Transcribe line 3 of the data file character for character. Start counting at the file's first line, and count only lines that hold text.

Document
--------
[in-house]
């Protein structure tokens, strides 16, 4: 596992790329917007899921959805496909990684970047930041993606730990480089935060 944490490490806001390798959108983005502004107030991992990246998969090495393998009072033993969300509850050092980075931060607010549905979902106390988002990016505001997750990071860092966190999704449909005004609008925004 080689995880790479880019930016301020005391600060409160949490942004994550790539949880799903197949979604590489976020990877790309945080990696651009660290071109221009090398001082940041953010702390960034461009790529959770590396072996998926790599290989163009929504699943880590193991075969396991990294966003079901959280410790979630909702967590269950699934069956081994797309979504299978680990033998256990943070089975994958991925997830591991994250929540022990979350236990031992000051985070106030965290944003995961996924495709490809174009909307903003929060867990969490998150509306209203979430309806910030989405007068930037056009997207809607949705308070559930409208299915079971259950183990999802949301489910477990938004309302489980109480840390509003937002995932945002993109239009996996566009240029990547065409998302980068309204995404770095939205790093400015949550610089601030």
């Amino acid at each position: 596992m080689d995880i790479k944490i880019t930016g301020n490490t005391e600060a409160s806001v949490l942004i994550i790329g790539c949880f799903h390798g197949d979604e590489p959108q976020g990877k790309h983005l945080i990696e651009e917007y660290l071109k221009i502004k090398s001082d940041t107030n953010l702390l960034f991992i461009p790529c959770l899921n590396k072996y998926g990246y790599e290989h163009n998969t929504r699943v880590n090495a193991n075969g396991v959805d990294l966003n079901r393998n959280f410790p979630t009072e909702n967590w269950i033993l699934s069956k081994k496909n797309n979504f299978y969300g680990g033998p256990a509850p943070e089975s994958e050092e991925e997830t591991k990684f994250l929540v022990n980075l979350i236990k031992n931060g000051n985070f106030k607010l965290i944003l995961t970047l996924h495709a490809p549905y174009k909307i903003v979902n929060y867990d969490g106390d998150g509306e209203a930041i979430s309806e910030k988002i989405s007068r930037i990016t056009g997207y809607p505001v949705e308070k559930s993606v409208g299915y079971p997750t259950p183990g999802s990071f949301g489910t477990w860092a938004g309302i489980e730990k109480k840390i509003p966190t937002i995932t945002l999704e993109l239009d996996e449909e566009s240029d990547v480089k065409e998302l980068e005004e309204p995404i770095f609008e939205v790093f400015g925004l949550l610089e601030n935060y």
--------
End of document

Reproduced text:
């Amino acid at each position: 596992m080689d995880i790479k944490i880019t930016g301020n490490t005391e600060a409160s806001v949490l942004i994550i790329g790539c949880f799903h390798g197949d979604e590489p959108q976020g990877k790309h983005l945080i990696e651009e917007y660290l071109k221009i502004k090398s001082d940041t107030n953010l702390l960034f991992i461009p790529c959770l899921n590396k072996y998926g990246y790599e290989h163009n998969t929504r699943v880590n090495a193991n075969g396991v959805d990294l966003n079901r393998n959280f410790p979630t009072e909702n967590w269950i033993l699934s069956k081994k496909n797309n979504f299978y969300g680990g033998p256990a509850p943070e089975s994958e050092e991925e997830t591991k990684f994250l929540v022990n980075l979350i236990k031992n931060g000051n985070f106030k607010l965290i944003l995961t970047l996924h495709a490809p549905y174009k909307i903003v979902n929060y867990d969490g106390d998150g509306e209203a930041i979430s309806e910030k988002i989405s007068r930037i990016t056009g997207y809607p505001v949705e308070k559930s993606v409208g299915y079971p997750t259950p183990g999802s990071f949301g489910t477990w860092a938004g309302i489980e730990k109480k840390i509003p966190t937002i995932t945002l999704e993109l239009d996996e449909e566009s240029d990547v480089k065409e998302l980068e005004e309204p995404i770095f609008e939205v790093f400015g925004l949550l610089e601030n935060y």